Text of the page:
In the space of just two short years, Weston McKennie went from untried teenage hopeful to an established member of the starting line-up for both Schalke and the USA.
He already has a reputation as a hard-running, tough-tackling midfielder, but what else is there to know? bundesliga.com takes a closer look.
1) Life-changing spell in Kaiserslautern
Born and raised in Little Elm, Texas, there was little indication in McKennie's early childhood that he would go on to become a professional footballer - especially as he grew up playing American football.
That all changed in 2004 due to his father John's job in the US military. "It was time for me to make a permanent change of station and we decided to go to Europe to take advantage of travelling and seeing things," McKennie senior told US Soccer. That decision led to a three-year spell at the Ramstein Air Base located near Kaiserslautern.
"Germany was the starting point: I never knew soccer was a sport before," Weston said. "I went across the street to play with my brother sometimes and that's when I met my first coach." He eventually joined his first club, FC Phönix Otterbach, as a six-year-old in 2004.
2) Eight goals in a single game
The subsequent chapters in McKennie's fledgling career could not have been scripted any better by a seasoned Hollywood screenwriter, with one step leading to the next.
McKennie's first coach, David Müller, just so happened to be among the group of youngsters they would kick about with. "He never got the ball, but whenever he did touch it you could see he was really good," Müller recalled. "I went to his brother and said, 'Why don't you bring him out to the local team? I've just taken over as coach and it's exactly his age group'."
The boys' mother, Tina, duly did so, eager for Weston to have an outlet for is seemingly limitless energy. The result? McKennie scored eight goals – yes, eight – in his first game as a six-year-old and was bumped up two age groups as a result. That team did not lose a game for the next two years with the future Schalke star in their ranks, before it was time for his father to move on to his next post.
3) Inspired by Donovan
If that sparked a passion for football inside McKennie, meeting one of his country's all-time great soccer heroes really fanned the flames. With Germany hosting the 2006 FIFA World Cup, the US men's national team headed over for a pre-tournament friendly against Poland - in Kaiserslautern. McKennie was not going to let an opportunity like that pass him by.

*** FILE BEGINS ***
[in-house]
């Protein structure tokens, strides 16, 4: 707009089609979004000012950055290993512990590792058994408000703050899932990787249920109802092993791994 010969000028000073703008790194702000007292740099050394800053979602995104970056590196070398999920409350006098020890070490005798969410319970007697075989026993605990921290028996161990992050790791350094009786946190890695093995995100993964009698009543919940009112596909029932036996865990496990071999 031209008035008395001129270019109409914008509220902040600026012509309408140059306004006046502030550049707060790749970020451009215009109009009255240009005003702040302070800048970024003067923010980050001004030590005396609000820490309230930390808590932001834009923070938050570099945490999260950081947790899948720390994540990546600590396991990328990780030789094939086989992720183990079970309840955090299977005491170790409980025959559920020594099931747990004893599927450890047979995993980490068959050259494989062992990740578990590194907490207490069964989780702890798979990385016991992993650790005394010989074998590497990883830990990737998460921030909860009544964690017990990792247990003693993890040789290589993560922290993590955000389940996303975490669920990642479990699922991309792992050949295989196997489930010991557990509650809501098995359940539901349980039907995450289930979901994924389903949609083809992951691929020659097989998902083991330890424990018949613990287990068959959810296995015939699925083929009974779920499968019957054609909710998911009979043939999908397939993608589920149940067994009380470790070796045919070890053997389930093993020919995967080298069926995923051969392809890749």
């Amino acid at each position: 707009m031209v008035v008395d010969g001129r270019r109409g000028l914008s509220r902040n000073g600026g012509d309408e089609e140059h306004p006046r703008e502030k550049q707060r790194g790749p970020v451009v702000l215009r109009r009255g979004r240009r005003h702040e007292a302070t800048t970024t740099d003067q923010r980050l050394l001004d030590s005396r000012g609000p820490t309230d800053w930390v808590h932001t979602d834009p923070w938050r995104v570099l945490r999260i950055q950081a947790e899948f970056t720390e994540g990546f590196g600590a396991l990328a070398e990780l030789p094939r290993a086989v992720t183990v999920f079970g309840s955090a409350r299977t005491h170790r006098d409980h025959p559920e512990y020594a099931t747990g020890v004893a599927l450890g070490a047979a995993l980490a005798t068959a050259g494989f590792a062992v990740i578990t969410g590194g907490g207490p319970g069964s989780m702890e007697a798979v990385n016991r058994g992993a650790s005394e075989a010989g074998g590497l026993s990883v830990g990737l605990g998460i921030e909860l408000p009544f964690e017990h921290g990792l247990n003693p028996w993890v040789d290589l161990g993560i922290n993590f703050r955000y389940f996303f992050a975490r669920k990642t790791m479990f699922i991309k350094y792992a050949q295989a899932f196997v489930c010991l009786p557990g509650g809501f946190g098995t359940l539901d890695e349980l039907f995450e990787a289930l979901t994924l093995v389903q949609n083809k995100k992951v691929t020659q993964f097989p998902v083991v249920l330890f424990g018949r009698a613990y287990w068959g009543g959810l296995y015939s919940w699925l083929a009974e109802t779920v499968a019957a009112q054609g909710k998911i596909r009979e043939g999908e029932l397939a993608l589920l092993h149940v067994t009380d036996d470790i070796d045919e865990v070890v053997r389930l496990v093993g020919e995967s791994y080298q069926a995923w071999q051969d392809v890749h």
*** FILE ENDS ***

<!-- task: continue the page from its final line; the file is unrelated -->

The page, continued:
In addition to having his picture taken with legends Landon Donovan and Carlos Bocanegra, McKennie also had the former sign his very own football boots.
"It was a lift-changing experience for me," Schalke's No.2 recalled years later. "I didn't know you could play in the national team: in [American] football you can't, so when I met those guys I thought, 'Wow, I can aspire to be bigger than just playing for my club'."
4) He could have played American football
After returning to the US, it was almost inevitable that McKennie - regardless of his love of soccer - would rediscover his love of American football. On several occasions he even tried to squeeze both sports into the same afternoon - knocking in a couple of quick goals for his soccer team before racing across town to take his place as a halfback, strapping on his pads in the car.
In the end, of course, soccer won out - but passions still flare in the McKennie household when it comes to American football. Weston and his older brother are avid supporters of the Washington Redskins, whereas their father is a die-hard Dallas Cowboys fan. Growing up with that rivalry has no doubt helped McKennie grasp the importance of the Revierderby between Schalke and Borussia Dortmund.
5) Best friends with Christian Pulisic
That particular rivalry was made all the more intense given McKennie's friendship with former Dortmund star Christian Pulisic. Born just three weeks apart from each other in 1998, the duo met as 13-year-olds at the first USA U14 camp and have been thick as thieves ever since.
"He's fun to be around, but he's definitely a dedicated player," said McKennie of his USMNT teammate. "I’ve known him since I was like 13 or 14 years old. So we've kind of grown up in the system together. Different paths, obviously. He was always a star ever since he was a young kid. I was always the one shoved off to the side; I had to find my way to come back in here."